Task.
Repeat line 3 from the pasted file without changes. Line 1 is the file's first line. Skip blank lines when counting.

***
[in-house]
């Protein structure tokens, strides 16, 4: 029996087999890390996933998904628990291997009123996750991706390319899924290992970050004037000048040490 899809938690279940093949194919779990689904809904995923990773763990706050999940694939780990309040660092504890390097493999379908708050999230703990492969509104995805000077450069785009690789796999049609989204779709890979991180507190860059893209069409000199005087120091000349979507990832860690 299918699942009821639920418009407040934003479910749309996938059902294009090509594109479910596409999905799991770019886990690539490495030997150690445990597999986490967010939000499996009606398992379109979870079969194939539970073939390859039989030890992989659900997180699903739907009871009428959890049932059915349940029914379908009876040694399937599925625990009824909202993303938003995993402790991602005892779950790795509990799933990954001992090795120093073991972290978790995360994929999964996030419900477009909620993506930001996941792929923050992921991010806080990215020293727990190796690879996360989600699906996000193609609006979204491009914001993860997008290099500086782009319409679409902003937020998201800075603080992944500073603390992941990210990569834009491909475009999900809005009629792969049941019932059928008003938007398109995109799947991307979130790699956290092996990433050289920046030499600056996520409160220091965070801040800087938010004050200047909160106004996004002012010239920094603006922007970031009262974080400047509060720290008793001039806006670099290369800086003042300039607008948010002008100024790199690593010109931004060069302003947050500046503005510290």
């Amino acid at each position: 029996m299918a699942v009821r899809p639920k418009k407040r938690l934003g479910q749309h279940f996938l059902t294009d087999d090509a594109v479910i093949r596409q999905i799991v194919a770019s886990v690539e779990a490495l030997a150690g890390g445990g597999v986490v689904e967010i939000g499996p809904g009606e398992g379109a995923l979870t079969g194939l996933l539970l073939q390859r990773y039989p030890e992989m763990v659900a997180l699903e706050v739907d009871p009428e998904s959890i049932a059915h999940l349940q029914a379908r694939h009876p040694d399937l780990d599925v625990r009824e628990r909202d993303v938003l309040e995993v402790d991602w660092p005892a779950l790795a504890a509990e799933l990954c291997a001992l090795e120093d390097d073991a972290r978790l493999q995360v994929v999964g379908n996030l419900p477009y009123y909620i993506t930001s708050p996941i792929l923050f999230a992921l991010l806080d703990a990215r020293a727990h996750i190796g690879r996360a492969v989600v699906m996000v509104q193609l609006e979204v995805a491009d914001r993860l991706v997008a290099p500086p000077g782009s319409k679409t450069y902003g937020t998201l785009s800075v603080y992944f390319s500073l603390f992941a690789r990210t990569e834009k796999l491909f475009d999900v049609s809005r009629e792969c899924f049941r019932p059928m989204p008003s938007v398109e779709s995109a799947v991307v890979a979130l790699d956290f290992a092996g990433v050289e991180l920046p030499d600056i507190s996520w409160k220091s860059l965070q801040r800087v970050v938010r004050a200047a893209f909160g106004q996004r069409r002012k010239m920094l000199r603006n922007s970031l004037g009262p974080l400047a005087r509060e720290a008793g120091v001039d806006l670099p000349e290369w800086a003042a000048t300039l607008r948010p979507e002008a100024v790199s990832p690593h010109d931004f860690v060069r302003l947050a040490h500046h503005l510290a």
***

């Amino acid at each position: 029996m299918a699942v009821r899809p639920k418009k407040r938690l934003g479910q749309h279940f996938l059902t294009d087999d090509a594109v479910i093949r596409q999905i799991v194919a770019s886990v690539e779990a490495l030997a150690g890390g445990g597999v986490v689904e967010i939000g499996p809904g009606e398992g379109a995923l979870t079969g194939l996933l539970l073939q390859r990773y039989p030890e992989m763990v659900a997180l699903e706050v739907d009871p009428e998904s959890i049932a059915h999940l349940q029914a379908r694939h009876p040694d399937l780990d599925v625990r009824e628990r909202d993303v938003l309040e995993v402790d991602w660092p005892a779950l790795a504890a509990e799933l990954c291997a001992l090795e120093d390097d073991a972290r978790l493999q995360v994929v999964g379908n996030l419900p477009y009123y909620i993506t930001s708050p996941i792929l923050f999230a992921l991010l806080d703990a990215r020293a727990h996750i190796g690879r996360a492969v989600v699906m996000v509104q193609l609006e979204v995805a491009d914001r993860l991706v997008a290099p500086p000077g782009s319409k679409t450069y902003g937020t998201l785009s800075v603080y992944f390319s500073l603390f992941a690789r990210t990569e834009k796999l491909f475009d999900v049609s809005r009629e792969c899924f049941r019932p059928m989204p008003s938007v398109e779709s995109a799947v991307v890979a979130l790699d956290f290992a092996g990433v050289e991180l920046p030499d600056i507190s996520w409160k220091s860059l965070q801040r800087v970050v938010r004050a200047a893209f909160g106004q996004r069409r002012k010239m920094l000199r603006n922007s970031l004037g009262p974080l400047a005087r509060e720290a008793g120091v001039d806006l670099p000349e290369w800086a003042a000048t300039l607008r948010p979507e002008a100024v790199s990832p690593h010109d931004f860690v060069r302003l947050a040490h500046h503005l510290a």